Make your own said...

Well thats a big point of difference then.
Chefs who make and chefs who buy in.
I would prefer to have a smaller amount of house made quality treats than a larger selection of commercial stuff. If you are really into it surely one would choose a position where you CAN make your own stuff and dont make excuses because of the constraints of shareholder interests.
Each to their own, but if you buy product in don't expect to be taken seriously, no matter the venue.

Anonymous said...

Yep have to say I thought the cakes looked average. Having worked in a b&b hotel in Scotland. Would get there at 8.00am and cook(lady,who reminds me of Rosemary Shrager from ladette to lady) was baking fresh cakes for the afternoon hightea which was straight after lunch time service. The smell in the kitchen was amazing. The look on the customers face when I told them everything was freshly baked that morning.Plus I got to eat a few treats after too :) . Yum Yum. Would be nice to find that in Hobart.

simon cordwell said...

Hello everyone thank you all for the feed back on the high teas.
Firstly I would love to be in a position to be able to produce everything in house but at this point in time I simply do not have the facilities or the staff to do this. This is something that we are working very hard to rectify. In the next two months my main kitchen at Hadleys will be undergoing a major redevelopment to help alleviate this problem. Plans are done, equipment sourced, tradies booked all ready to go. I make no apologies for buying some items in at this stage and we certainly do not use processed rubbish. Let's face it Rita is not shy about telling you if something is no good. I simply can not make items such as quiche shells and tart cases as goods as or as consistently as I can buy them. Please note that we buy the shells in and fill them ourselves. Using these two items as an example we use a product that is all butter pastry and of excellent quality. As far as cakes and slices go until I can get a pastry chef on my team, and this will be soon, we need to buy some of these in as well. A pastry chef can make these items a lot more efficiently than a chef can. It is the old saying time is money. I will gladly pay a pastry chef to produce all we need as I know I will get the return on my investment. We have recently started using a supplier in Sandy Bay for some of these items and in no way could their products be called inferior or of poor quality. For the items we buy in we do not buy on price we buy on quality and we pay for it.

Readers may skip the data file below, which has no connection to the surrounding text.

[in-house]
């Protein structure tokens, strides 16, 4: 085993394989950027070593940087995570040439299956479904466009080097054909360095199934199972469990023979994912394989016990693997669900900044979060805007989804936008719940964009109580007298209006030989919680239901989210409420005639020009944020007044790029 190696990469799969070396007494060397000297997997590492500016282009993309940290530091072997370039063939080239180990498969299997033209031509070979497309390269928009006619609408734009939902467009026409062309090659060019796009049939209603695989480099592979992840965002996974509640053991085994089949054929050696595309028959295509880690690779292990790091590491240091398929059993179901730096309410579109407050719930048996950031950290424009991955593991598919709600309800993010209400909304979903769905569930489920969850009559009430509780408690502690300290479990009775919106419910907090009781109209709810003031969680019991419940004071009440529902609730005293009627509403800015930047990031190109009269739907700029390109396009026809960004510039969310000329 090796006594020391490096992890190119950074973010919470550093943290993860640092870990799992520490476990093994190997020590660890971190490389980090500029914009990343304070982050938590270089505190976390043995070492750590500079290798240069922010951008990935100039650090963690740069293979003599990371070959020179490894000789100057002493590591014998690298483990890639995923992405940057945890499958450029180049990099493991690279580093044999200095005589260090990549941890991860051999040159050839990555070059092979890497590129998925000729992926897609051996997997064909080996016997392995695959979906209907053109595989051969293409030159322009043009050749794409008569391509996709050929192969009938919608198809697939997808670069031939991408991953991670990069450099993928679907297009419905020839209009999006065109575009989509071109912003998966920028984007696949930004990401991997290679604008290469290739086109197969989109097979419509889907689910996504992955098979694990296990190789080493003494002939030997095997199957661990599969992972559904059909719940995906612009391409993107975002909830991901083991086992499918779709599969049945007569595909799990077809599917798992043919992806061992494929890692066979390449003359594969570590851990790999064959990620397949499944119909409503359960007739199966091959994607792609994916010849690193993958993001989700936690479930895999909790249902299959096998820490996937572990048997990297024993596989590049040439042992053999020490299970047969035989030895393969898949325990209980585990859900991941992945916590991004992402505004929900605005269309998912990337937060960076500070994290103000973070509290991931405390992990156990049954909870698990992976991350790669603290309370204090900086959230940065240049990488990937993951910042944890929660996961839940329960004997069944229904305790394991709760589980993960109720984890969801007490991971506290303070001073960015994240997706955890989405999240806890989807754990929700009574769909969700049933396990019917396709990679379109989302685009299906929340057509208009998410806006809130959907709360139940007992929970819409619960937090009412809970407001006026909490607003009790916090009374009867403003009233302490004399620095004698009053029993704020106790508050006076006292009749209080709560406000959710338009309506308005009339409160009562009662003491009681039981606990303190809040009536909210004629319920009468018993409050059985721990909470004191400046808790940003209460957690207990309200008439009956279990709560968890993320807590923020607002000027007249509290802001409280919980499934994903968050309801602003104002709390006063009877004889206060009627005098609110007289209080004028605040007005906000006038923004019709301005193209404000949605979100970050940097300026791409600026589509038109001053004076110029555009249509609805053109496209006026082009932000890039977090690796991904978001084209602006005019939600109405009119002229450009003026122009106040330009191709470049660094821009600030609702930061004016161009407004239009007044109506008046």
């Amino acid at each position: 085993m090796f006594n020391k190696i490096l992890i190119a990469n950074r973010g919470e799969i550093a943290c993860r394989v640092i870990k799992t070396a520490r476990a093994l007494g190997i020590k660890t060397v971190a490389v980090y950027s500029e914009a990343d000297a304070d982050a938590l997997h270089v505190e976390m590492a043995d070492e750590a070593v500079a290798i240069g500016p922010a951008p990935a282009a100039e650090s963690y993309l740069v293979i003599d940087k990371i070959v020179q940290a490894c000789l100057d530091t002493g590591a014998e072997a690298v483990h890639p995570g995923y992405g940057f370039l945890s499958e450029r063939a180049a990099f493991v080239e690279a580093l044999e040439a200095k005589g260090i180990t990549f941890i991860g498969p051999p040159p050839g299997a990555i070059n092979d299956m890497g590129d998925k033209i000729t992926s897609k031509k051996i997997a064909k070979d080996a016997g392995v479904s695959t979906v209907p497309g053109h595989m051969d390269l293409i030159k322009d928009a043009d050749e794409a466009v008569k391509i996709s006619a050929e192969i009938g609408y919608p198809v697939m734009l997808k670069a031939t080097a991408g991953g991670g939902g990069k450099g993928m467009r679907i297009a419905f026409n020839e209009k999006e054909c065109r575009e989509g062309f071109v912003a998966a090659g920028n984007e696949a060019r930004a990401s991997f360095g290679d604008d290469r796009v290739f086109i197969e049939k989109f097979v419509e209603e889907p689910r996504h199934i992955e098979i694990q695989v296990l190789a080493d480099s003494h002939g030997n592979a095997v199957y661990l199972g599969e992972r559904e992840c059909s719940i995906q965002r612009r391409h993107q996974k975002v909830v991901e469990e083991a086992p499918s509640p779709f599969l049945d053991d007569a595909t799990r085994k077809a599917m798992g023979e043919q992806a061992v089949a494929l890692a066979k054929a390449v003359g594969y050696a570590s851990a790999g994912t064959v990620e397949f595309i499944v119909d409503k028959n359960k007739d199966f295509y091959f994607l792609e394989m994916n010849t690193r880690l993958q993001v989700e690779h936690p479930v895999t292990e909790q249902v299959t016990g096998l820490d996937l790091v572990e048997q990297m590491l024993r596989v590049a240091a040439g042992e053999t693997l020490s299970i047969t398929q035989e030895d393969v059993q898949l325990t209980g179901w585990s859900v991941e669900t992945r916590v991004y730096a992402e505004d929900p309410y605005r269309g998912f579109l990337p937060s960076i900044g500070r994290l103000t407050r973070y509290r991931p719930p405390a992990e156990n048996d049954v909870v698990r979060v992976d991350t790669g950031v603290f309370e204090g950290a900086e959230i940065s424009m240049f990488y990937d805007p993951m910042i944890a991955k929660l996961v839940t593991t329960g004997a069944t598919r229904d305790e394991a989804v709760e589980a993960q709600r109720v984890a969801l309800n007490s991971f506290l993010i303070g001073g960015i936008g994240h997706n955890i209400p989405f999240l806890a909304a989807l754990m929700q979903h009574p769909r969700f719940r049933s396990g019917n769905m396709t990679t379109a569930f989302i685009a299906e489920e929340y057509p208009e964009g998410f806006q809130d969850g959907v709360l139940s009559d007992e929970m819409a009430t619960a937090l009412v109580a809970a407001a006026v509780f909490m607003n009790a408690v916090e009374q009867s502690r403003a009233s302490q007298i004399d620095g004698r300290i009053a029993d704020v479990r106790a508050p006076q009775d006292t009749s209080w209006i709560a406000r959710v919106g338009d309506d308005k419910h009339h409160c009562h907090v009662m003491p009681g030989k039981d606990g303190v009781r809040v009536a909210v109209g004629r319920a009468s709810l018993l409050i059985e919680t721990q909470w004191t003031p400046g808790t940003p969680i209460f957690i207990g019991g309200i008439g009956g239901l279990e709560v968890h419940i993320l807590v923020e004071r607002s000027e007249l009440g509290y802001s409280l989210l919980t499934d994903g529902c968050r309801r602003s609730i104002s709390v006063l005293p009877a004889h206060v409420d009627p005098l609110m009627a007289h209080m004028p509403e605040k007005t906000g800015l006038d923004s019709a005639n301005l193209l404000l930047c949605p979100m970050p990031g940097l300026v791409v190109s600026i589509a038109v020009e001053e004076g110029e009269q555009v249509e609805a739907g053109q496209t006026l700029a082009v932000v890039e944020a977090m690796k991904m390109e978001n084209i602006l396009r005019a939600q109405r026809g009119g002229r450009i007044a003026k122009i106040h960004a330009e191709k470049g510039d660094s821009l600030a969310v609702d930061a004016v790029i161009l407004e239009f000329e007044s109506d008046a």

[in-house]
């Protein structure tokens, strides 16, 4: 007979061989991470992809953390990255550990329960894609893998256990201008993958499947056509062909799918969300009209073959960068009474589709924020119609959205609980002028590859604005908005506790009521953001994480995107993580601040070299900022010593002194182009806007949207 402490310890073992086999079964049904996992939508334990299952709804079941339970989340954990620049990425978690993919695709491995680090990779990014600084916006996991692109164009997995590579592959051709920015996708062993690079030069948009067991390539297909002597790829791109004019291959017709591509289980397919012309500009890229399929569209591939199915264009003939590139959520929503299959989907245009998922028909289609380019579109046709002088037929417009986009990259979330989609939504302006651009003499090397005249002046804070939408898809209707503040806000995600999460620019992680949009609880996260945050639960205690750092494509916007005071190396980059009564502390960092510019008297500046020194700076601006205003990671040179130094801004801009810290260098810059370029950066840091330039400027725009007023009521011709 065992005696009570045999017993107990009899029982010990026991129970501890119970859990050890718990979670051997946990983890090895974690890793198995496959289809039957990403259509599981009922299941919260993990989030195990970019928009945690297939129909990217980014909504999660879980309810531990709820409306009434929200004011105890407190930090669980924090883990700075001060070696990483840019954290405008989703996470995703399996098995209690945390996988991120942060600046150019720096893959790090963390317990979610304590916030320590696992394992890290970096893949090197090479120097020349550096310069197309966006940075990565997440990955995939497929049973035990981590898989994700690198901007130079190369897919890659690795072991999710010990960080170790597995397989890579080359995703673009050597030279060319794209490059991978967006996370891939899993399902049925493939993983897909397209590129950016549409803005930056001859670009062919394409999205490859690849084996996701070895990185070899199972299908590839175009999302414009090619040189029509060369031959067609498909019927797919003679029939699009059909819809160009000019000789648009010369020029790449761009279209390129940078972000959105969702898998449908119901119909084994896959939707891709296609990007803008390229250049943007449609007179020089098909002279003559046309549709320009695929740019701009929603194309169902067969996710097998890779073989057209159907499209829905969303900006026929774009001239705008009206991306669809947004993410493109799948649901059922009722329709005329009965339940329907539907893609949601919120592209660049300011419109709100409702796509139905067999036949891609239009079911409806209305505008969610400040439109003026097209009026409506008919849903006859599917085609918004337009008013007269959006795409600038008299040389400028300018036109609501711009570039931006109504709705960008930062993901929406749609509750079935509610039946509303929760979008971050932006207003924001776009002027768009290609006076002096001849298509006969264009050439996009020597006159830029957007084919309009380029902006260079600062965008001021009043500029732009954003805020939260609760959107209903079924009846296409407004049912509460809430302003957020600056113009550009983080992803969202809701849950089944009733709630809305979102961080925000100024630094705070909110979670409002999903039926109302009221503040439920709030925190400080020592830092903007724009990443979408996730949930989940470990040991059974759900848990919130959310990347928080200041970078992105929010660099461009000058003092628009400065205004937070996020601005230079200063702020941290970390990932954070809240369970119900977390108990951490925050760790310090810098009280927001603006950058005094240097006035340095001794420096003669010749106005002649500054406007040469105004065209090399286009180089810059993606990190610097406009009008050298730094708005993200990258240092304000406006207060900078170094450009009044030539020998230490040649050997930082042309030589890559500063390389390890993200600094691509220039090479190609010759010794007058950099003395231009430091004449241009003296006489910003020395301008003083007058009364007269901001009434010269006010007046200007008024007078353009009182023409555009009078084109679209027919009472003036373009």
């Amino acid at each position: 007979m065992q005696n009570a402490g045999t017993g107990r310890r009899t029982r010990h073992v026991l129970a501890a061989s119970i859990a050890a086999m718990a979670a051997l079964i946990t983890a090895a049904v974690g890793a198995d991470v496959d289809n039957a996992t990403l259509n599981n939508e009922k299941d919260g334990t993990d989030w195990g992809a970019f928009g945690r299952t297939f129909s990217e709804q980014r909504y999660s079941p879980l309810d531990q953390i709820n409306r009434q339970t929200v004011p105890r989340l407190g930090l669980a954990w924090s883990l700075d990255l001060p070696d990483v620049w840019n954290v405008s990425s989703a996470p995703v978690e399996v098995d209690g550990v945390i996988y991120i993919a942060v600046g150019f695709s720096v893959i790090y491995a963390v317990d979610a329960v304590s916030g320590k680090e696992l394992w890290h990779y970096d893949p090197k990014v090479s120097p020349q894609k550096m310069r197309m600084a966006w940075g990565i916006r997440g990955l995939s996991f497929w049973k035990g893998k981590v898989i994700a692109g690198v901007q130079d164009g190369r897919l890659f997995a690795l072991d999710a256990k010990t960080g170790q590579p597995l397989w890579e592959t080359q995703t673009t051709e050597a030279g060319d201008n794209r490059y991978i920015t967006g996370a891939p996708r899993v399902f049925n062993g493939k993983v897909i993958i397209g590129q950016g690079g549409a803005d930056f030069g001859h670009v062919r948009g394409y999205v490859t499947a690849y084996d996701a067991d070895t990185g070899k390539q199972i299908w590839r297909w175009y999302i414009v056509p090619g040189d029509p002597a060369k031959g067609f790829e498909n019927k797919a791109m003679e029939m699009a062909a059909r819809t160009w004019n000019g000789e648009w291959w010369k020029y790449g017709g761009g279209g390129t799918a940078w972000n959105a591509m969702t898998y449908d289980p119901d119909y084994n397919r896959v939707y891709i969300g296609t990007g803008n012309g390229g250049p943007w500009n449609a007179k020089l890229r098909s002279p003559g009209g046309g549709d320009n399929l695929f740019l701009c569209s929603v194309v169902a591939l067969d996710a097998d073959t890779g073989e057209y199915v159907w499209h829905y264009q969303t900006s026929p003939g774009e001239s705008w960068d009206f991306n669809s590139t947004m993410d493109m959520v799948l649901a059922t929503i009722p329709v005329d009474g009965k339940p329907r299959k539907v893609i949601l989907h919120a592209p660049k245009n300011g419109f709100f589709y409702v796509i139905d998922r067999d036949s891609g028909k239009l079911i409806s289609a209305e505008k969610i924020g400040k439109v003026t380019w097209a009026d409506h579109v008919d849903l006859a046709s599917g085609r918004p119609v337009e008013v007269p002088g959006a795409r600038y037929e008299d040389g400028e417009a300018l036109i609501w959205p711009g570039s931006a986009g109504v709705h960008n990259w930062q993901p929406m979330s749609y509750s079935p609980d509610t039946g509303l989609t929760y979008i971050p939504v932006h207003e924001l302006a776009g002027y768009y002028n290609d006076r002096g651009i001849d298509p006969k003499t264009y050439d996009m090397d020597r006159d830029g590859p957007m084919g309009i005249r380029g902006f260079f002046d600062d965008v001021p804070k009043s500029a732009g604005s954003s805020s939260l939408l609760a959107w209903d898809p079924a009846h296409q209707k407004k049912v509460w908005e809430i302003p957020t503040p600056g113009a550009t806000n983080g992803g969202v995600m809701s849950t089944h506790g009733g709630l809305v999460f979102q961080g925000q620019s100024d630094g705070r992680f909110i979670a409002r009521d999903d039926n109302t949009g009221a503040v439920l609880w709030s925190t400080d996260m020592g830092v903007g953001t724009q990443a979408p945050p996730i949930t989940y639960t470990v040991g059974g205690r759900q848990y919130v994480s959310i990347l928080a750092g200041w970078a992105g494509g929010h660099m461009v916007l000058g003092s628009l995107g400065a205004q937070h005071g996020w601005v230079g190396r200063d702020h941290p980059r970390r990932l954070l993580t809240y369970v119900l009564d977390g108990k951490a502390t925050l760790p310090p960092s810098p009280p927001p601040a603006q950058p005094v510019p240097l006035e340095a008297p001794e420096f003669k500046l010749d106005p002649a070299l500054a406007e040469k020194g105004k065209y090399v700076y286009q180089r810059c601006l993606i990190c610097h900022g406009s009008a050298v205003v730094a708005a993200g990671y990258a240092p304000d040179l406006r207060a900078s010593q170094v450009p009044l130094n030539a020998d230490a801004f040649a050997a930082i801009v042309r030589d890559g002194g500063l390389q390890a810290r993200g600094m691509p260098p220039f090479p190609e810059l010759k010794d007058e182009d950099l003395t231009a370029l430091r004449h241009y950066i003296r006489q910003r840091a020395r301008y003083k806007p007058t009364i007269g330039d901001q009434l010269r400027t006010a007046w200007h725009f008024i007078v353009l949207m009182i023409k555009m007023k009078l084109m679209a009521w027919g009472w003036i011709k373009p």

At the end of the day this is a commercial business and I have to make it pay. The better I do this then the more I will be able to do. The products that we do buy in are they bad products? Of course not or we would not use them. As far as choosing a position where I can be truly into it goes no matter how good we make Hadleys we are still and will always be a large, soon to be very large corporate hotel. This means we need to use items that are not always in season in Tasmania. Let's face it our guest's still demand tomatoes for breakfast and on their BLT for lunch. But with our restaurant menu we try to utilise the best of what is available at any given time of the year. My brief when I started at Hadleys was to fix the food side of the hotel and get to a point where we can focus on quality Tasmanian produce. It is not as easy as going from point A to point B more like starting at point X and getting to point A as soon as we can. The entire new management team at Hadleys is single minded in attaining this goal. And this is what attracted me to Hadleys and the promise of what it can be and the challenge of getting it there. Are there any large hotels in Hobart that make everything in house? If so then I would love to talk to the chef and see how they do it as I am always keen to learn.

steve said...

Hi Simon,
Steve Cumper here. A word from a grizzled veteran of Hobart food blogging. Be prepared to take a few 'hits' from some anon axe grinders but don't let them get you off message.
Also never engage with those anons who pour scorn, you can never reason with them.
On your own blog, put comment moderation to 'on' that way you can determine whose being constructive or not.
Good luck in your new and exciting position, I look forward to Hadleys new direction.
Cheers Steve

simon cordwell said...

Thank you Steve. I look forward to getting back to RVL soon. I will call ahead as it would be good to meet you and have a chat.

Anonymous said...

Whose been critical?

sir grumpy said...

Great to see the grand old lady get a new lease of life (I mean Hadley's).
Love it, love it, love it.